Saturday 30th May 2015

Thoughts and insights from the World of Initials

Is Meerkat the new Snapchat?

Posted on April 20, 2015 by


Since its release at the end of February, Meerkat, the new social media app, has taken the digital world by storm. Created by Israeli entrepreneur Ben Rubin, Meerkat has managed to drum up an impressive two hundred and seventy six thousand  followers in its first month, as users look to take advantage of Meerkat’s live video broadcast facility. It seems that everyone is talking about Meerkat, but is it really going to become the new Snapchat?

Meerkat allows its users to live-stream videos through Twitter, notifying your followers via a tweet, when you are broadcasting. Viewers are able to comment as they watch, although once the live-stream ends, you are unable to replay it, which places the new app somewhere in-between Snapchat and Twitter. In fact, the app appears to be very similar to Snapchat with this disappearing video element, but also in terms of look. The Meerkat, which is used as a logo, is placed on a yellow background, somewhat reminiscent of Snapchat’s white ghost and yellow background. Perhaps this was an intentional move by founder Rubin, as he believes his creation has what it takes to compete with the likes of Snapchat.

Meerkat’s live video facility is certainly catching public attention. Several celebrities, including the likes of Arnold Schwarzenegger, Jimmy Fallon and Tony Hawk have all used the app in recent weeks. Pro-skater Tony Hawk, who has 3.87 million Twitter followers, live-streamed a video of himself skateboarding in Iceland.


Not only is the Twitter page gaining an increasing following, but more than one third of users are actually watching the content for two or more hours per day! This certainly illustrates the app is successfully engaging users, but is this high level of interest set to fade once Meerkat has ridden the ‘new social app’ hype?

In 2007 Twitter went viral, but in the past it has proved difficult for other innovative social platforms to emulate its continued success. In 2009 Foursquare, a search and discovery app that links you to places to visit based on your social activity, also went viral, although it has since failed to reach Twitter’s wide-scale level of popularity.

So how does Meerkat differ from its predecessors? Firstly, there is no sign-up process involved, as the livestreaming takes place through Twitter. The ease of using Meerkat is not only appealing to social media users, but also brands too, as they do not need to worry about creating and maintaining a whole new profile. Brands now have the ability to show off their products and services through live marketing stunts, which introduces a level of immediacy, honesty and transparency, which has never been seen before.


In contrast to Instagram’s staged and edited videos, brands are now unable to hide behind false pretences, which could have positive as well as negative implications. For example, the combination of transparency and vulnerability associated with live-streaming is very powerful and subsequently, the app could prove useful as a digital storytelling tool for brands. However, due to the ‘live’ nature of the broadcasts, it seems inevitable that customer rants would be caught on camera, which could be very damaging to the brand. However, this will certainly not hinder Meerkat usage and if anything, surely this ‘live’ element, with the potential for blunders, will draw people in!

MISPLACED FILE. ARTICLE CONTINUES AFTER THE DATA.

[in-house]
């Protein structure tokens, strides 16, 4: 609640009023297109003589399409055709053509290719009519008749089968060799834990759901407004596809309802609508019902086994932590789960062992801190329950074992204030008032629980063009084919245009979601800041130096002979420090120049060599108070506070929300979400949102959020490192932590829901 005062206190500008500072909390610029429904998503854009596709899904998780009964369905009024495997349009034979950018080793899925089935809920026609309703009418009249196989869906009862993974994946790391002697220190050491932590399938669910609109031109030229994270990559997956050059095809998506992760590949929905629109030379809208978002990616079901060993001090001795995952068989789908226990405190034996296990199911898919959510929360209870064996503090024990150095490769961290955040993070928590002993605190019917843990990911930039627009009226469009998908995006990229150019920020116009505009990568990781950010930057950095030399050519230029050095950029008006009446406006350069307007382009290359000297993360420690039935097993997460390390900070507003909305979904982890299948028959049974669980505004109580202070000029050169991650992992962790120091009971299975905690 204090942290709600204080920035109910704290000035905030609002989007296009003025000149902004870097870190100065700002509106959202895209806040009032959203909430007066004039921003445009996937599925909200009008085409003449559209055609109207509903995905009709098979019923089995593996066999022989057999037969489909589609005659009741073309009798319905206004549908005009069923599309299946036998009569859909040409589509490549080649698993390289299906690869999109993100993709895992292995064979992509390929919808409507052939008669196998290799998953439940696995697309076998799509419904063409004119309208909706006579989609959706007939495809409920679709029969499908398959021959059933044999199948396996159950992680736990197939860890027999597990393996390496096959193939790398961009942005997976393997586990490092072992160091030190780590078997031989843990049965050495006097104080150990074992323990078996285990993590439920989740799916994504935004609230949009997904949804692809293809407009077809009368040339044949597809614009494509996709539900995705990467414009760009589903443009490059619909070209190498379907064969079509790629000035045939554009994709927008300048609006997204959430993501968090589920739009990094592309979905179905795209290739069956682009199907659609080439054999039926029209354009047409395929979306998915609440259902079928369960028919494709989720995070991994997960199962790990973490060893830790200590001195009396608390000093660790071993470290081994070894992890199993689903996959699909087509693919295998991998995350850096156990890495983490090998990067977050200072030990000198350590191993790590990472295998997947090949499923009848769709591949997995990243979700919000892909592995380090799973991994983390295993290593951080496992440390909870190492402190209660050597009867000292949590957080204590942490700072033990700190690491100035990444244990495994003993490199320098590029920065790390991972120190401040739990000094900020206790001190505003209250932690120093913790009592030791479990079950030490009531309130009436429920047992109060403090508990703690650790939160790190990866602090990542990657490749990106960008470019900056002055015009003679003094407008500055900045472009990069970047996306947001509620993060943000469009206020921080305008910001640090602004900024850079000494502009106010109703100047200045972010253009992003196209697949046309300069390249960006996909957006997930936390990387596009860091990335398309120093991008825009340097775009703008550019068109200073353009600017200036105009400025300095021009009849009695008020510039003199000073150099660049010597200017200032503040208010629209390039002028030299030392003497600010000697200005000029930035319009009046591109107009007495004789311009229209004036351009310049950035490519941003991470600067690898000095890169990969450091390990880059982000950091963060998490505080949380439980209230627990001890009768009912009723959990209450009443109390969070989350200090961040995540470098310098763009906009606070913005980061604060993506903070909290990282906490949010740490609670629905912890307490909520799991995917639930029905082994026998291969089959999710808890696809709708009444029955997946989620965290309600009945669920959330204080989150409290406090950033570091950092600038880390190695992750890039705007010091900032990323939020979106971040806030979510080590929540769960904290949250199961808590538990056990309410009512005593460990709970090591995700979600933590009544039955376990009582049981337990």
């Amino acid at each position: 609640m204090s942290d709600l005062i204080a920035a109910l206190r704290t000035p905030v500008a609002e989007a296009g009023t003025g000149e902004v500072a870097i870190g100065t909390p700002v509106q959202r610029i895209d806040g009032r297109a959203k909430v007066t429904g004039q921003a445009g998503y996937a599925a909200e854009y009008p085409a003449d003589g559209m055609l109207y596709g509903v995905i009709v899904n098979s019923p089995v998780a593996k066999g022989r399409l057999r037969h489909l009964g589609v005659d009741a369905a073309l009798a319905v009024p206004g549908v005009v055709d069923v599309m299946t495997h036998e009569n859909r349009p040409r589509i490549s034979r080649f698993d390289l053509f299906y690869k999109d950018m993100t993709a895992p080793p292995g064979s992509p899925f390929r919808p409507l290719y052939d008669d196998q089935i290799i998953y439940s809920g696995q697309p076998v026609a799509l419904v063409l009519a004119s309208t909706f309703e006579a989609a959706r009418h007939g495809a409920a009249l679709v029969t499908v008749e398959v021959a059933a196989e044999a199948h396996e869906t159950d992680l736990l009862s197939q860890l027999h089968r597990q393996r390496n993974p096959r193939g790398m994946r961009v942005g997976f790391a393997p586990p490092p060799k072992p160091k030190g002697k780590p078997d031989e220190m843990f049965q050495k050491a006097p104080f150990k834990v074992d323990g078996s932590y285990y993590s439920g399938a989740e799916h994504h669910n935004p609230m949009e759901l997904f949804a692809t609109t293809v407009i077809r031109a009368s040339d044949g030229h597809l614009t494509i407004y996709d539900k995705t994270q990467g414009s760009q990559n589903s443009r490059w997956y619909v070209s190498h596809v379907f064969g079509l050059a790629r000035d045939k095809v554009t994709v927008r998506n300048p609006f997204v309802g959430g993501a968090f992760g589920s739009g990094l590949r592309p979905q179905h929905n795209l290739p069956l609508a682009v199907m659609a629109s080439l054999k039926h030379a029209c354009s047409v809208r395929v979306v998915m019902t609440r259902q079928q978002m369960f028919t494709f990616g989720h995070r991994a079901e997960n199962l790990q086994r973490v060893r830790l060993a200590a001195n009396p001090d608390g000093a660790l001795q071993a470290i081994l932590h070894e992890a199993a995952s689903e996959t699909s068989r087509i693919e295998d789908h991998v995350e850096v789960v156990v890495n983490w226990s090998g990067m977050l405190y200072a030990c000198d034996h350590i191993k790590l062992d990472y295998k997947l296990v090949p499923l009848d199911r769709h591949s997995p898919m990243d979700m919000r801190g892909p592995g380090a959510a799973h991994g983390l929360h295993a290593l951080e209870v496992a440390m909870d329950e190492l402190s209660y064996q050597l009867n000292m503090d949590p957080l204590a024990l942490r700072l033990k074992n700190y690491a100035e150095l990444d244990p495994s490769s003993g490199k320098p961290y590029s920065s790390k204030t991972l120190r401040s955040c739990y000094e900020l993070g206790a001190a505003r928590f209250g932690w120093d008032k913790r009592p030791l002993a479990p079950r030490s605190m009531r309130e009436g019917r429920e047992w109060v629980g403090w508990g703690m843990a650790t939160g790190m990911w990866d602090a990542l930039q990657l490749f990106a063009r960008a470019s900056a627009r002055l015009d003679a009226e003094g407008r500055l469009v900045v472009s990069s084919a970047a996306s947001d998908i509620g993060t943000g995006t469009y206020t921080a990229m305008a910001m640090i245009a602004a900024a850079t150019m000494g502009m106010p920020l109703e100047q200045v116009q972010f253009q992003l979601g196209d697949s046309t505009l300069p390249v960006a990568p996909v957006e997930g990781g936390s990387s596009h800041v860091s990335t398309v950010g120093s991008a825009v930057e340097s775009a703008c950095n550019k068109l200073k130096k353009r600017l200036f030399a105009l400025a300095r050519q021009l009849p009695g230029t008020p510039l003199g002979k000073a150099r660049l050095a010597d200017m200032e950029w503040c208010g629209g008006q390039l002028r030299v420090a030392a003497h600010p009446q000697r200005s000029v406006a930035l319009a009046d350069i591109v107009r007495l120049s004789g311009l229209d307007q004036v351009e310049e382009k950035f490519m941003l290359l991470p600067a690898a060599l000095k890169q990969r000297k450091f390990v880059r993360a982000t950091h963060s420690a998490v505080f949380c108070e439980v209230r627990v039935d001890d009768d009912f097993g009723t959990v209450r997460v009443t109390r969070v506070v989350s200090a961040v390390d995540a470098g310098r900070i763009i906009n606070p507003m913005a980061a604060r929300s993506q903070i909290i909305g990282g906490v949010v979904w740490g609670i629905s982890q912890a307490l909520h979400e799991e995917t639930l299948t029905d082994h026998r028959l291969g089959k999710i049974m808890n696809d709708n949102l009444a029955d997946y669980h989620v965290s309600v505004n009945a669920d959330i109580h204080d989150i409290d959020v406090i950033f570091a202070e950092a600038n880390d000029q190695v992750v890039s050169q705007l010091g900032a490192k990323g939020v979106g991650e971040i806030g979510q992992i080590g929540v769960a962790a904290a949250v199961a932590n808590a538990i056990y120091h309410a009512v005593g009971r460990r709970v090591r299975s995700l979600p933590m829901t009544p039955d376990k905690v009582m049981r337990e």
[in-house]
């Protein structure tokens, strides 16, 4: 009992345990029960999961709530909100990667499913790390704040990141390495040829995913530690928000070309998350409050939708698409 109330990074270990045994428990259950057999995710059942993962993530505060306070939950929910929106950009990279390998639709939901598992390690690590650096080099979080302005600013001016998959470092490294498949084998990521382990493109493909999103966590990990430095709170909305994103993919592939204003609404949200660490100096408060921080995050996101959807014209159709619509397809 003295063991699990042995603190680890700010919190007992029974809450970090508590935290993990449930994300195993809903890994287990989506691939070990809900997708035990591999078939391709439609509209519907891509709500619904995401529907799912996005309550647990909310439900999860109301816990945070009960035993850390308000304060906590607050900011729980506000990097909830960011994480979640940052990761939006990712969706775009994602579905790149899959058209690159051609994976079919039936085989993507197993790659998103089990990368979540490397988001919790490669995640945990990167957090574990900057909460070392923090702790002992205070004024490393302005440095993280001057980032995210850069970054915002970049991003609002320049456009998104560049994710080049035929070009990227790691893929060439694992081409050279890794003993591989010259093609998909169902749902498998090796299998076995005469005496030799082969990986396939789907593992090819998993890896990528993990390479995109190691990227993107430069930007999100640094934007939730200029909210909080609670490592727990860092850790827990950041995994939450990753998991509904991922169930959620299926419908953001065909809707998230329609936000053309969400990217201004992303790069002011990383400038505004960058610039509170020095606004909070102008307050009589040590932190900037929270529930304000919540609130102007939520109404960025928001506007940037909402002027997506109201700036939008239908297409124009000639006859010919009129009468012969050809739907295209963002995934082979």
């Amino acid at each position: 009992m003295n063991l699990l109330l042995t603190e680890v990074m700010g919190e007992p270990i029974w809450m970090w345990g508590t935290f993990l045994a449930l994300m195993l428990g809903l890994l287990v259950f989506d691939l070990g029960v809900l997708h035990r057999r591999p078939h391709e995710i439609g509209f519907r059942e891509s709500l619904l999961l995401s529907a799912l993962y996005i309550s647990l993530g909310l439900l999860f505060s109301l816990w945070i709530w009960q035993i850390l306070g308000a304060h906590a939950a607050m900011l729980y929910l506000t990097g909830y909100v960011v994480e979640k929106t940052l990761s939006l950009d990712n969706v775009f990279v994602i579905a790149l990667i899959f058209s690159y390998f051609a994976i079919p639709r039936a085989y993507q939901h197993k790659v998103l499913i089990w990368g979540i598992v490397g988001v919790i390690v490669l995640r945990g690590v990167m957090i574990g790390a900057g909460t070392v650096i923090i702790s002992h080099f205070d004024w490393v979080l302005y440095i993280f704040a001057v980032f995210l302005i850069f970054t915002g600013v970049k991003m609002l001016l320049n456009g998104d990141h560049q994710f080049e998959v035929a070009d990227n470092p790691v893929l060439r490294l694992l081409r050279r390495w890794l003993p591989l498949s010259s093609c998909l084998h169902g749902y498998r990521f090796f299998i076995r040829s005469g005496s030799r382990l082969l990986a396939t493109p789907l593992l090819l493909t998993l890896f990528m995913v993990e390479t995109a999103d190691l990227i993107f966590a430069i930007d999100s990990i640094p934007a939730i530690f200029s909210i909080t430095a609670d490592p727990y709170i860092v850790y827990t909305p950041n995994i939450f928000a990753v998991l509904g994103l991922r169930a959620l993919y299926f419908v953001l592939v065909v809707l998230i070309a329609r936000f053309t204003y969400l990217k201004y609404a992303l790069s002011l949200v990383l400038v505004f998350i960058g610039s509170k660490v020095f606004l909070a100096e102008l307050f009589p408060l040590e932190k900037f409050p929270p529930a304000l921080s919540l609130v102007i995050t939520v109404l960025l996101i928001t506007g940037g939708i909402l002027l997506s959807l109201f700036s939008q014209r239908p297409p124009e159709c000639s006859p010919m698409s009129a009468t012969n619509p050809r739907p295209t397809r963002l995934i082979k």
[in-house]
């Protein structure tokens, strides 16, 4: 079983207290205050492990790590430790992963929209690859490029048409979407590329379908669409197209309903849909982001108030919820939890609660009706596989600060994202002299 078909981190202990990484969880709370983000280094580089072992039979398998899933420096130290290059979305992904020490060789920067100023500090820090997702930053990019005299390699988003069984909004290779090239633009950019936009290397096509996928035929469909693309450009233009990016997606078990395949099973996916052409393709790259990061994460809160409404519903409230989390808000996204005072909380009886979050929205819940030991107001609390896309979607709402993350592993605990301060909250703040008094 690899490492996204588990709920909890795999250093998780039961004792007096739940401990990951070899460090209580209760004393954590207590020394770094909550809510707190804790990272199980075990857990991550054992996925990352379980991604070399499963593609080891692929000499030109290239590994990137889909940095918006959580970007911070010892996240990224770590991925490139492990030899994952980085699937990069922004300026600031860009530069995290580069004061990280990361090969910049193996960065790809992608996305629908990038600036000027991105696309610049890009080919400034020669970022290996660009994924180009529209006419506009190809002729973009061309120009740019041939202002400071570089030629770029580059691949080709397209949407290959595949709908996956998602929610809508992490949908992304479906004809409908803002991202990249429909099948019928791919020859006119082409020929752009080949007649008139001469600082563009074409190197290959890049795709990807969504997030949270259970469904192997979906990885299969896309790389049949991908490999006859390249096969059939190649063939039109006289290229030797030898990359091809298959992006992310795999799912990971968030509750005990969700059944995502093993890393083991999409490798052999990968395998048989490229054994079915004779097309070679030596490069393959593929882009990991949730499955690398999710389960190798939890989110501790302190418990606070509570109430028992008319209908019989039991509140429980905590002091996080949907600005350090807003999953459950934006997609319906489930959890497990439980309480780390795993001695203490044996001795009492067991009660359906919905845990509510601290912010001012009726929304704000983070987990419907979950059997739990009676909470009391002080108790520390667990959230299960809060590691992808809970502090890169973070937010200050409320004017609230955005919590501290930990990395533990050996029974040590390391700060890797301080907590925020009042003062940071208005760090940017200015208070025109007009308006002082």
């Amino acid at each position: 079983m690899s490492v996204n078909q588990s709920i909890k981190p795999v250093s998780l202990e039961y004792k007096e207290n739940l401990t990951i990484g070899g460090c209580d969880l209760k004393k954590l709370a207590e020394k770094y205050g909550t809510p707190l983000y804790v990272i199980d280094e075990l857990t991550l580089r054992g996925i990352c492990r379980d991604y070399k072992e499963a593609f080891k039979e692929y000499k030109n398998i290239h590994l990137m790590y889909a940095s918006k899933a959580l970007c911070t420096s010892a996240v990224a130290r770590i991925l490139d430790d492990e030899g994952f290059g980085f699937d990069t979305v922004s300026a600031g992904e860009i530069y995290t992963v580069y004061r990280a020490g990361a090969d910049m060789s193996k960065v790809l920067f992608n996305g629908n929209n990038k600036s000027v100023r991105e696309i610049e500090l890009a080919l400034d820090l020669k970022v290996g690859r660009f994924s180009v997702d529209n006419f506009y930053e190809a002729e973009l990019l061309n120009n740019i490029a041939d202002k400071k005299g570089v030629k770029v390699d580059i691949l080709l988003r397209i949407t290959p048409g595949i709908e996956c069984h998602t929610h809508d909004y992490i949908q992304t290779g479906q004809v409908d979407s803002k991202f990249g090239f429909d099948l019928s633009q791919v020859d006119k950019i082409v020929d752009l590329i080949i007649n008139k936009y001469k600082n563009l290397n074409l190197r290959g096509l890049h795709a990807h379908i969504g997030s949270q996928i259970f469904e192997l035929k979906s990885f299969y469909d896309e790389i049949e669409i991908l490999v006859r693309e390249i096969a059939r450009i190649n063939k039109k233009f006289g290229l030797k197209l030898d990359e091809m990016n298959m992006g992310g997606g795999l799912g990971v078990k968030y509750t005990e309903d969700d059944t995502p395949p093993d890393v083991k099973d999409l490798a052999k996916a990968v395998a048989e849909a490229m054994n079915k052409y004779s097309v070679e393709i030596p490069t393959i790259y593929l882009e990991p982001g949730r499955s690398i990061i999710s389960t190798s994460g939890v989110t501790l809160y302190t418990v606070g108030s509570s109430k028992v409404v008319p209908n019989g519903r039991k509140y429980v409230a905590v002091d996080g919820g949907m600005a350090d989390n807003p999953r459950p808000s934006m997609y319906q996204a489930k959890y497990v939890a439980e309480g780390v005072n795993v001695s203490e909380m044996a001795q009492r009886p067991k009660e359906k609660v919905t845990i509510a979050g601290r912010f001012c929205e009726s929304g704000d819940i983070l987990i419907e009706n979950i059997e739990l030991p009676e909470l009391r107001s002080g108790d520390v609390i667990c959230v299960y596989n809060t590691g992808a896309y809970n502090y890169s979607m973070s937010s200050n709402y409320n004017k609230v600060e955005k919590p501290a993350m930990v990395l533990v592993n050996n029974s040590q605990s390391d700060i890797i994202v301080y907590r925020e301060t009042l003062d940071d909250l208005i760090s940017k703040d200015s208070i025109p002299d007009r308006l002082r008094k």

Although the concept of live-streaming itself isn’t new, the development of social media sites means that they are now ready to take live video to the next level. In addition, people now feel more comfortable with the ‘live’ concept as it is gradually being introduced more often. Most recently, Snapchat announced that it was going to launch live sports broadcasts, starting with the NCAA Final Four, which takes place in April. However, the failure of live video on apps such as Google Hangouts and Kyte, illustrates the difficulties associated with live-streaming in the past, in terms of hitting the mainstream. Nevertheless, the difference between Meerkat and other similar apps is that Meerkat brings the live-stream to the audience, a new development that has the potential to make the app a success.

So is Meerkat going to be able to maintain its current popularity, to compete with the likes of Snapchat? This new app certainly has the capability to do so. Meerkat brings the live-stream facility to Twitter, a platform that is already well established, which is why it has so much more potential than any of its predecessors.


Natasha Son

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Initials tops the creativebrief poll

Posted on January 28, 2015 by

Leading agency broker creativebrief regularly compiles monthly league tables of the agencies which have been most viewed by their client and agency database. Tables are also compiled for agencies’ case histories and latest work uploaded on the creativebrief site.

The 2014 annual tables have just been published, and the Most Viewed Agency in 2014 was….Initials. We also featured prominently in the Case Studies league table for the year with seven of the top thirty viewed, indicating that clients are interested in the agency’s output of work across our client portfolio. We topped the Most Viewed poll with a staggering 37,836 views during the year, more than some of the most successful and high profile companies including BBH, AMV BBDO and iris.

In the competitive world of marketing communications agencies, it’s always gratifying to be recognised both by clients and agencies who regularly peruse the creativebrief website, helping to keep the Initials industry profile high. creativebrief’s database includes some 2,000 individual clients who keep their finger on the agencies’ pulse by regularly checking them out online.

Thank you to everyone who viewed the agency’s portfolio last year. If you haven’t yet come across us, why not pop in and find out why we were top of the 2014 creativebrief poll.

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Getting Back to Basics

Posted on January 16, 2015 by